I just have one question, really: Where the devil is integrated Twitter support?

Internet and apps: true and tried classics

As far internet browsing goes, better brace yourselves folks, Internet Explorer ain’t going anywhere. But cheer up: Windows Phone 7 also brings Office and Outlook in its bags, and if the hands-on reviews are anything to go by, both apps look pretty fab. The integrated calendar makes the iPhone version seem tragically drab in comparison! There’s also a seamless search function, but well, it’s Bing. Whether you find that a good thing or not depends greatly on your opinion of Microsoft’s search engine, but the option to use voice commands sounds neat (here in Japan we’re wondering how well they’ll export the very localized searches, though).

Gaming: Xbox LIVE on the go

The Games hub is actually the Xbox LIVE service, except on your phone. Don’t expect to play Red Dead Redemption on your Windows Phone any time soon, though – more like Bejeweled Live or Uno, and yes, EA star-products like the Sims 3 or Need for Speed. Still, you can log in with your Xbox LIVE account, unlock achievements and play online with your friends.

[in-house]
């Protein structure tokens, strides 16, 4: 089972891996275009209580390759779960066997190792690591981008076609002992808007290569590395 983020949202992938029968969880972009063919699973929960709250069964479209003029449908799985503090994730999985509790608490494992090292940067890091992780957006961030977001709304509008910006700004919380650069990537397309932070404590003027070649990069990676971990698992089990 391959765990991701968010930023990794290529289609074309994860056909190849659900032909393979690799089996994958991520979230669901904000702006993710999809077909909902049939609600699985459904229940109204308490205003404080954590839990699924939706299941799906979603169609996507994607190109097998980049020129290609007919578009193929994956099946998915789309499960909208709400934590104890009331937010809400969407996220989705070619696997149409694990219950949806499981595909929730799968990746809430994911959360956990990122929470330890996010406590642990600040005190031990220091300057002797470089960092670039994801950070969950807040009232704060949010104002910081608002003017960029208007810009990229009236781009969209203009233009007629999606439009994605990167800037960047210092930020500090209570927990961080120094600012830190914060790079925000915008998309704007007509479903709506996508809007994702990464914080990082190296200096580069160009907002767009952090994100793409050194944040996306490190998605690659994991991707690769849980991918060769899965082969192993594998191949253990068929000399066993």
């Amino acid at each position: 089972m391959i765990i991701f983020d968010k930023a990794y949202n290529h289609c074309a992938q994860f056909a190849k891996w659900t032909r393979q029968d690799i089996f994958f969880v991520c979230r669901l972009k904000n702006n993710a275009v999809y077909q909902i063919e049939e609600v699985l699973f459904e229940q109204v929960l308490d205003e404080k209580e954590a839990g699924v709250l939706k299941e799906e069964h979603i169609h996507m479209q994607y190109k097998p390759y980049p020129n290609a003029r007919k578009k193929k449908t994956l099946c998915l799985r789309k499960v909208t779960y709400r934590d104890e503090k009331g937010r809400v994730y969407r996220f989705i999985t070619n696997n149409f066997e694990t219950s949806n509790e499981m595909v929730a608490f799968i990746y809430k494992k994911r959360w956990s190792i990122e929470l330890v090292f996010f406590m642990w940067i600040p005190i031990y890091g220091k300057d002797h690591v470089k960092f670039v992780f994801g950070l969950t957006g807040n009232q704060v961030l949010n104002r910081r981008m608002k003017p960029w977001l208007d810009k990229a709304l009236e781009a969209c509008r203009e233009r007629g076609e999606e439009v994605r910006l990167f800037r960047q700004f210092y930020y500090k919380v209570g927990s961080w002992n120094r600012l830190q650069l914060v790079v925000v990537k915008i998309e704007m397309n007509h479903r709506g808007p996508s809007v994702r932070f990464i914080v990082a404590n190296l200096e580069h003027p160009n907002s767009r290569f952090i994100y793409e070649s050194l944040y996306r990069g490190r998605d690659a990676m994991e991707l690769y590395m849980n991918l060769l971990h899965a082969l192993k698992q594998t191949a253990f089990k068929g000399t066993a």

Media player: Windows is in the Zune

Not unlike the iPod app on the iPhone (okay, totally like it), the Music and Video Hub is simply the Zune HD, with all that implies. At any rate, you can listen to your favorite songs and playlists as well as FM radio or podcasts, watch TV series and movies. And DRM-ed music on demand is available for a monthly subscription fee.

Marketplace Hub: all your shopping in one place

Microsoft intends to make the most of its homegrown iStore by streamlining the buying process as much as possible: music, videos, apps, games all in one place, with one-click billing to your credit card or (clever little devils that they are!) directly to your phone bill.